I saw a beautiful picture of two men and a woman — looking dapper in blue jeans, T-shirts and a jacket. One little detail got my attention. It was the blue jeans — ragged and torn at their knees. It was so badly mangled that a piece of the cloth hung to dear life from the rest of the jeans. I looked on, amused, because I was reminded of so many things about torn clothes, jeans and my 18-year-old niece, Sim.
Last summer, when I was in India, I watched Sim argue with her mother about torn jeans. “They are expensive”, the mother told me making a valid point. To be honest, I wanted to laugh. I mean, who in their right senses would pay for clothes that are torn? It is logically wrong. But, Sim insisted, she wanted to be “cool”.
Back in the days, torn clothes were scorned upon. We grew up wearing many hand-me-downs or “pre-loved” as we call them these days. Many a time, a loose hem, or a button or a sleeve would give way and my mother insisted we mend them on time. She had taught us to thread a needle and sew the right way. “A stitch in time”, she would say and watch our clothes with a keen eye. A torn piece of clothing reflected poorly not only on the finances, but also it on our ethics and we were taught to relentlessly work towards filling any gap.
But, over the years, our relationship with clothes have changed. Today, I see so many sashay in ragged jeans with style and attitude. No wonder, Sim took it upon herself to make her own signature “distressed jeans”. She picked up a fine pair of sharp scissors and put them on a perfect piece of clothing. As the loomed threads gave way, my heart broke into a thousand pieces. Rationale and common sense vanished into thin air.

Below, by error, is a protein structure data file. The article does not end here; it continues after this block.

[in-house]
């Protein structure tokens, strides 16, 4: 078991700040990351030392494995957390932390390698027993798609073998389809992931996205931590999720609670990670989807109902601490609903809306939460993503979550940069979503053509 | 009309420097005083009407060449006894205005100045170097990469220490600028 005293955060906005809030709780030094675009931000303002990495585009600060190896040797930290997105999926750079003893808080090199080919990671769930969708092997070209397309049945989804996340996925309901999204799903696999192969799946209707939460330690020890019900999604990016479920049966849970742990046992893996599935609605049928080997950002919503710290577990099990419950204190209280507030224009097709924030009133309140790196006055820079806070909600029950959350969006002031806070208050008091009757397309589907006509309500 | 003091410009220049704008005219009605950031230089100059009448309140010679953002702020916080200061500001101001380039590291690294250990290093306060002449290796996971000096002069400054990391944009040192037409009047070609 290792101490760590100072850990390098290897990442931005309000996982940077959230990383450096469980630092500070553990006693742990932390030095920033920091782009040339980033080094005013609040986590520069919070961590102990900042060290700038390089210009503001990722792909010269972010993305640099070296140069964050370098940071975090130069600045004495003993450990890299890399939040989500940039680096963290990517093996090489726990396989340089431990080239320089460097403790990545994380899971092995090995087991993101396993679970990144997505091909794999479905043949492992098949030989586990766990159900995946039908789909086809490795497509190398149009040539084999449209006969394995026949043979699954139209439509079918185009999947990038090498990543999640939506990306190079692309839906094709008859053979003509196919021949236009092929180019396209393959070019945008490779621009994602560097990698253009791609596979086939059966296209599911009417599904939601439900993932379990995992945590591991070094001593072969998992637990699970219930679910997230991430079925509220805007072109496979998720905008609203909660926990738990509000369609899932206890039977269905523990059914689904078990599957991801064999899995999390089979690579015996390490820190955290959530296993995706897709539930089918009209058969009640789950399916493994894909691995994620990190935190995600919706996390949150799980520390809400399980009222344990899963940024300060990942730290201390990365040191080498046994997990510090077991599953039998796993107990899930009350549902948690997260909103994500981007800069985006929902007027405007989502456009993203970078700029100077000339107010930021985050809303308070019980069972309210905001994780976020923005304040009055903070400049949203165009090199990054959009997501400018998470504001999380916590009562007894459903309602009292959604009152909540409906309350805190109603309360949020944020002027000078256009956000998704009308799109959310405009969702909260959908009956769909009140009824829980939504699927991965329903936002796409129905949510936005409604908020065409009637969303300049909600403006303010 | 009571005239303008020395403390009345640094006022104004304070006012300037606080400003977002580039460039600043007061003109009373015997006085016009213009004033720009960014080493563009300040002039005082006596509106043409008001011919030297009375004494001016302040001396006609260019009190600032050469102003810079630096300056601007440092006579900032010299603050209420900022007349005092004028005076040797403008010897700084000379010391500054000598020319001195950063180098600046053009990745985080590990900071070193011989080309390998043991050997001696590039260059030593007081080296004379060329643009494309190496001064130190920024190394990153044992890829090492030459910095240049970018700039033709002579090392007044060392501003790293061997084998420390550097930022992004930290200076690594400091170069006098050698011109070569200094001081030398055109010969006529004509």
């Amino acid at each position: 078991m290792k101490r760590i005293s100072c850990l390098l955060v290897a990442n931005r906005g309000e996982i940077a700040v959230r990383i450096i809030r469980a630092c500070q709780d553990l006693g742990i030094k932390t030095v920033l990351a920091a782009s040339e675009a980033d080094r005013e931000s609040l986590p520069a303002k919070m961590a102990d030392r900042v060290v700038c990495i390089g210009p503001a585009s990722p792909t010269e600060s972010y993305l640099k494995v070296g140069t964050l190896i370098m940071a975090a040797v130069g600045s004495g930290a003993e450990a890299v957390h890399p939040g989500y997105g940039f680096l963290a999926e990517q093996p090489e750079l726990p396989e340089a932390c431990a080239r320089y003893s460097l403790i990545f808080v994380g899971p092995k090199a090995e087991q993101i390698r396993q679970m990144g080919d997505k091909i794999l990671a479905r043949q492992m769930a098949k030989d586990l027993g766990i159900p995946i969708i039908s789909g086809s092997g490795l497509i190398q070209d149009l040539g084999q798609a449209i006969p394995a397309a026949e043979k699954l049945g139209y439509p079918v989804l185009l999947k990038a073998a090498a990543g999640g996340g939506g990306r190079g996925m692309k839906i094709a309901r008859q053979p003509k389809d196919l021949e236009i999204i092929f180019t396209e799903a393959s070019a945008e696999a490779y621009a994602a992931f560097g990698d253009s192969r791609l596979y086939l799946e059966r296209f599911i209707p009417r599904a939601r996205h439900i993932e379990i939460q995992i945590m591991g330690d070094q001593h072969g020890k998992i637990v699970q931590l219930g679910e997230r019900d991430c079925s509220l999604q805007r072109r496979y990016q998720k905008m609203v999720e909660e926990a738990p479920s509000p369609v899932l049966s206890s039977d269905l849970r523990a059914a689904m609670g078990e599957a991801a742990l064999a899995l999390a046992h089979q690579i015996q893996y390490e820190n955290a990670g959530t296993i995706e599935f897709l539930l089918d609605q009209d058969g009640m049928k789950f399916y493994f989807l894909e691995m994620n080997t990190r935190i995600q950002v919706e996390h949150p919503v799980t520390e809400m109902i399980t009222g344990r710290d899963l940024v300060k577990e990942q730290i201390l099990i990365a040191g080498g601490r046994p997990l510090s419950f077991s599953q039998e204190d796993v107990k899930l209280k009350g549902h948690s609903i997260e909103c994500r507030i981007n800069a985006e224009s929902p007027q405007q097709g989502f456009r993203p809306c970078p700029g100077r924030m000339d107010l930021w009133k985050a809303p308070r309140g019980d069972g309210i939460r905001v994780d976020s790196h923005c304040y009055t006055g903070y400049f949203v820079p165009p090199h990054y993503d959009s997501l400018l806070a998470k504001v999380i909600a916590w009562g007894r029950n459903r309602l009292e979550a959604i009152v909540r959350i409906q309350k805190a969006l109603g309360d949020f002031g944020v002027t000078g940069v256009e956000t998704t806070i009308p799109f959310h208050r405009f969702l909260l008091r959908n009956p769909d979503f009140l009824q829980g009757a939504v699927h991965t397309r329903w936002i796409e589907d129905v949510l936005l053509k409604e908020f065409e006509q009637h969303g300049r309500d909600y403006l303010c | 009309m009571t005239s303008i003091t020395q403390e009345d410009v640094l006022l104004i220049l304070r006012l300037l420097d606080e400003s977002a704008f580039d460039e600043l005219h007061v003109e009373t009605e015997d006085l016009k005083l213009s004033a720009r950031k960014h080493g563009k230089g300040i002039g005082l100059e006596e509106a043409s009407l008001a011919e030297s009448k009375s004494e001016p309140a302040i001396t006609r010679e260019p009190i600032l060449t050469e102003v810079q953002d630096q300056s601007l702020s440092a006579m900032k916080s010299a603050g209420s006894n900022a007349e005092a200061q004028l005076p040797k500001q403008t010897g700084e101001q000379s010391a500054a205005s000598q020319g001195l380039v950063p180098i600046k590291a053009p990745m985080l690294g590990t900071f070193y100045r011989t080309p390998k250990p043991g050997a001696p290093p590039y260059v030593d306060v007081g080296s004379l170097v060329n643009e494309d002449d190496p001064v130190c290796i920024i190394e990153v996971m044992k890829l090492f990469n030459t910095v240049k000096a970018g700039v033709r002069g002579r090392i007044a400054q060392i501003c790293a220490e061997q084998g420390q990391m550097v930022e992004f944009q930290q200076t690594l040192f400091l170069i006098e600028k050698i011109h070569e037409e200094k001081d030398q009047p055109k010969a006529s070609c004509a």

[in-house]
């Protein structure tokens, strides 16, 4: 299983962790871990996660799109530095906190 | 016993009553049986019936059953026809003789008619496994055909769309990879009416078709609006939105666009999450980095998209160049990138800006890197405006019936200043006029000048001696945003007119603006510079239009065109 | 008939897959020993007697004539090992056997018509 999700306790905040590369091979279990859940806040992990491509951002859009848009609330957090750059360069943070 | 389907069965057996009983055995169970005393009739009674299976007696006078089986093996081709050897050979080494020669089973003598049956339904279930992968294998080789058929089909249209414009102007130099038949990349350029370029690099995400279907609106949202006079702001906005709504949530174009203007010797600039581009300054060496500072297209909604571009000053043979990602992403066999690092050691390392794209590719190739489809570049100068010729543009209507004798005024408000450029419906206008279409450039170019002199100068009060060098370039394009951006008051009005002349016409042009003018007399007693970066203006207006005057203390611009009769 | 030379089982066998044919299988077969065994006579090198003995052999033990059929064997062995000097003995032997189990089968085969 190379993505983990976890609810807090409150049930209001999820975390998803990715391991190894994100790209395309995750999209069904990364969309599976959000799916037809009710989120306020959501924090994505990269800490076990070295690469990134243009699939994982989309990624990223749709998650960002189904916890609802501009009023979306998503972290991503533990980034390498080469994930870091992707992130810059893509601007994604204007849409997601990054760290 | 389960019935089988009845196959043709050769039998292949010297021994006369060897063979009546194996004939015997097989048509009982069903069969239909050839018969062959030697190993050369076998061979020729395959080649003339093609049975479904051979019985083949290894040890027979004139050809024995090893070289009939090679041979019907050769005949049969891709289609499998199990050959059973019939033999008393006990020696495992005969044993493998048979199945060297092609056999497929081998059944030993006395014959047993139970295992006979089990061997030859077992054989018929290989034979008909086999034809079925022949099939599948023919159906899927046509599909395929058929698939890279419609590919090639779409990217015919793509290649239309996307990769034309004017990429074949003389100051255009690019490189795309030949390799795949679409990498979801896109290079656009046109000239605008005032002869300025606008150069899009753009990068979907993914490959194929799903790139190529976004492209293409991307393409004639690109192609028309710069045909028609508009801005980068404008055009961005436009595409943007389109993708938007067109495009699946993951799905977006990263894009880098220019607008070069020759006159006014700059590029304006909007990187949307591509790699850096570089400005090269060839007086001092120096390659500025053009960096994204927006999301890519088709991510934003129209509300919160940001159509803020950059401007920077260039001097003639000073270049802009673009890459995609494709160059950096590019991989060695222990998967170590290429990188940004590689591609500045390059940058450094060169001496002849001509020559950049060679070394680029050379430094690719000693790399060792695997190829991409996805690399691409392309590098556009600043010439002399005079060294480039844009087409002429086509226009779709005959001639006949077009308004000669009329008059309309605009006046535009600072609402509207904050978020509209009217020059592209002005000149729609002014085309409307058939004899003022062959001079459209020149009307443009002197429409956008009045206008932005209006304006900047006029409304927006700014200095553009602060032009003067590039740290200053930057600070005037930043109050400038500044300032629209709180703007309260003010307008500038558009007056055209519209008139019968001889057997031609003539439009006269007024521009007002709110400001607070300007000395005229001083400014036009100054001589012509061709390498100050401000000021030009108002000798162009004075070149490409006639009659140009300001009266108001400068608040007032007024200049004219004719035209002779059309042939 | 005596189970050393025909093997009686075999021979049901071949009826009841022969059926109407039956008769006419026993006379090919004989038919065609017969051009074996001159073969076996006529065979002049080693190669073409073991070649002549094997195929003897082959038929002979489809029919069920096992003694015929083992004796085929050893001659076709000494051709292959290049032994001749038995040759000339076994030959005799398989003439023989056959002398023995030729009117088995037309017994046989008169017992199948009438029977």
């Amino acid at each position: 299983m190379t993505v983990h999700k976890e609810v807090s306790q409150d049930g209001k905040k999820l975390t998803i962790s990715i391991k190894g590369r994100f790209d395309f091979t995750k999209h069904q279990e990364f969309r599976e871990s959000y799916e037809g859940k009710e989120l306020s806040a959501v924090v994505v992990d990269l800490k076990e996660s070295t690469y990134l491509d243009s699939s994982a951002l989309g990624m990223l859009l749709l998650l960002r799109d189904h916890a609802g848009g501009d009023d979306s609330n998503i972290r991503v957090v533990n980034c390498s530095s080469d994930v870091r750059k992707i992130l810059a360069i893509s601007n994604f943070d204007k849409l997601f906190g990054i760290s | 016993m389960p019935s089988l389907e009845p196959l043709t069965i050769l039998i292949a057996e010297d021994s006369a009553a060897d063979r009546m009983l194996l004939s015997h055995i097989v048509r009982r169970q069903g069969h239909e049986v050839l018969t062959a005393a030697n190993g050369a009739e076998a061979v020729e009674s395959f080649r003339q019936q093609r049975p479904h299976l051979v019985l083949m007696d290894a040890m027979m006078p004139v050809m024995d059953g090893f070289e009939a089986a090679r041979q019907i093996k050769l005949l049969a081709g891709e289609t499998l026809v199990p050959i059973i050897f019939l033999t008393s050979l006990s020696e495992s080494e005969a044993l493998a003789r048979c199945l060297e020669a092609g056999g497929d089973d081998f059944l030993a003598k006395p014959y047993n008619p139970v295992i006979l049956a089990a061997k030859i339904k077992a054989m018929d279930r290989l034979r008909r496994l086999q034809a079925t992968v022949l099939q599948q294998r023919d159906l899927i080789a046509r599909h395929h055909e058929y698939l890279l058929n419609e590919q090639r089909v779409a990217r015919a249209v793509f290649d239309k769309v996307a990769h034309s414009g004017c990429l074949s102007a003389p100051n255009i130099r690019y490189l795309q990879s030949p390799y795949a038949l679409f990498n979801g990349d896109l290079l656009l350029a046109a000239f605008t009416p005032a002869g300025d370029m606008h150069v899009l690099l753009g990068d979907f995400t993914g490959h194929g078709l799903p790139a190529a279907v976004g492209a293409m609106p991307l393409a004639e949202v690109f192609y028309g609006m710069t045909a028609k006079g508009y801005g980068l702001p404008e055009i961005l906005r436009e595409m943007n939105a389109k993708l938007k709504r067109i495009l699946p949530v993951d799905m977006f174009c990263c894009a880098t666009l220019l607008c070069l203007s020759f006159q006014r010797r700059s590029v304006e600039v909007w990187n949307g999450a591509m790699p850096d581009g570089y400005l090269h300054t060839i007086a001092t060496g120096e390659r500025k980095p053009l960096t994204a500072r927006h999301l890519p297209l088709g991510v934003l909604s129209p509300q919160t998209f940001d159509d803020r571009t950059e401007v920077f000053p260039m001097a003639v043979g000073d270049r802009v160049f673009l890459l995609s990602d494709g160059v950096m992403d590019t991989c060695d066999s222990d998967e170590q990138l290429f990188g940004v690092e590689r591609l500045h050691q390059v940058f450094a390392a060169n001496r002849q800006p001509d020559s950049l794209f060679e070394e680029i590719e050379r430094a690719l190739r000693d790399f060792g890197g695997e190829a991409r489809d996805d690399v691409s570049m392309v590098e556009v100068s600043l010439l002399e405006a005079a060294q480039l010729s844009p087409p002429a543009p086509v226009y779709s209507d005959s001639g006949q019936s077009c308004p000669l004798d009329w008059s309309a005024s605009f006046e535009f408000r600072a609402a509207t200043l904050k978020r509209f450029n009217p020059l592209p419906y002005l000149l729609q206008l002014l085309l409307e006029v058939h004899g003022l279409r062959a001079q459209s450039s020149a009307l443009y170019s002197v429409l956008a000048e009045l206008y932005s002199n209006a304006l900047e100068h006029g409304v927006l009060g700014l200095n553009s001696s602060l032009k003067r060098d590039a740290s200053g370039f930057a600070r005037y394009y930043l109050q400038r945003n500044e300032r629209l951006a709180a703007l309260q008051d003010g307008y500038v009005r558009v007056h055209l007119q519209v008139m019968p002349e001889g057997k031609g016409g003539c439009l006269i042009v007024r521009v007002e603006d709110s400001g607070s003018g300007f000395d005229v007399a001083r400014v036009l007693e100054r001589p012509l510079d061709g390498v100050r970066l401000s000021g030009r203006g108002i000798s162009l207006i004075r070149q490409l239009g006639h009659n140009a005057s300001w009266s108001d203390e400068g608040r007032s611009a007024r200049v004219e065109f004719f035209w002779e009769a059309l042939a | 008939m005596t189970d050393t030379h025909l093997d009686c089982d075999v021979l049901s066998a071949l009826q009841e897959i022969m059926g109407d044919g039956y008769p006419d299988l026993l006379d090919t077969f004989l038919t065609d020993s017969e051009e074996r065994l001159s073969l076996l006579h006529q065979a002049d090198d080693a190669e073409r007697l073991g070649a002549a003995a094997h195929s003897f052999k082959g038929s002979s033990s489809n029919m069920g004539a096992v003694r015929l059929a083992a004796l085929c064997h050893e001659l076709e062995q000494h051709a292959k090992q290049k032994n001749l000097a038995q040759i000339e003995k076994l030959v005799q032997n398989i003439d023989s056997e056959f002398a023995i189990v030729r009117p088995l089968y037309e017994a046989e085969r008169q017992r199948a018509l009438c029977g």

“How could you?” I asked her.
“Just wait and watch how this gets transformed”, she told me excitedly.
Strangely, I could only think of my grandmother who would have said, “Sim needs help”! But, I decided to watch her as I gained new insight about jeans with a hole. Turns out, tearing clothes is not just snip-snap. It takes effort and style. I never would have guessed in a thousand years that a tear should look pretty by itself. If that is not bizarre enough, the glaring gap came with three S — size, style and Shape! And, I had assumed putting a scissor to a piece of cloth is easy-peasy! But, after an hour of tearing, Sim told me she still had to work on the “look of the tear”! She then, held one end of the torn jeans and asked me to hold the other end, while she toiled on the garment with a serrated knife.
“It can’t get weirder than this!”, I told her.
“But, that’s what is going to happen if mum doesn’t let me buy those jeans”, she shrugged her shoulders.
After tormenting the jeans for what seemed to be eternity, staring at me was a huge gaping hole. A perfect piece of cloth disfigured badly.
Back in the days, this garment would have to be tossed into the garbage. Today, this is celebrated. Back in the days, a torn dress would mean that you cannot afford clothes and that you are poor. Today, a torn piece of garment means you have money to splurge! Back in the days, tearing up clothes was called insanity. Today, we call it styling.
As I watched the picture of the three models amusedly, I saw a bit of Sim, giggling in her ragged jeans, sashaying with the bandwagon of ‘cool kids’. I am not sure if grandmother would have approved any of this, but every time someone passes by in distressed jeans, I think of Sim and I can’t help thinking: “Another rags-to-riches story — quite literally!”
Sudha Subramanian is a freelance writer based in Dubai and the author of Life ... full of commas. Twitter: @sudhasubraman.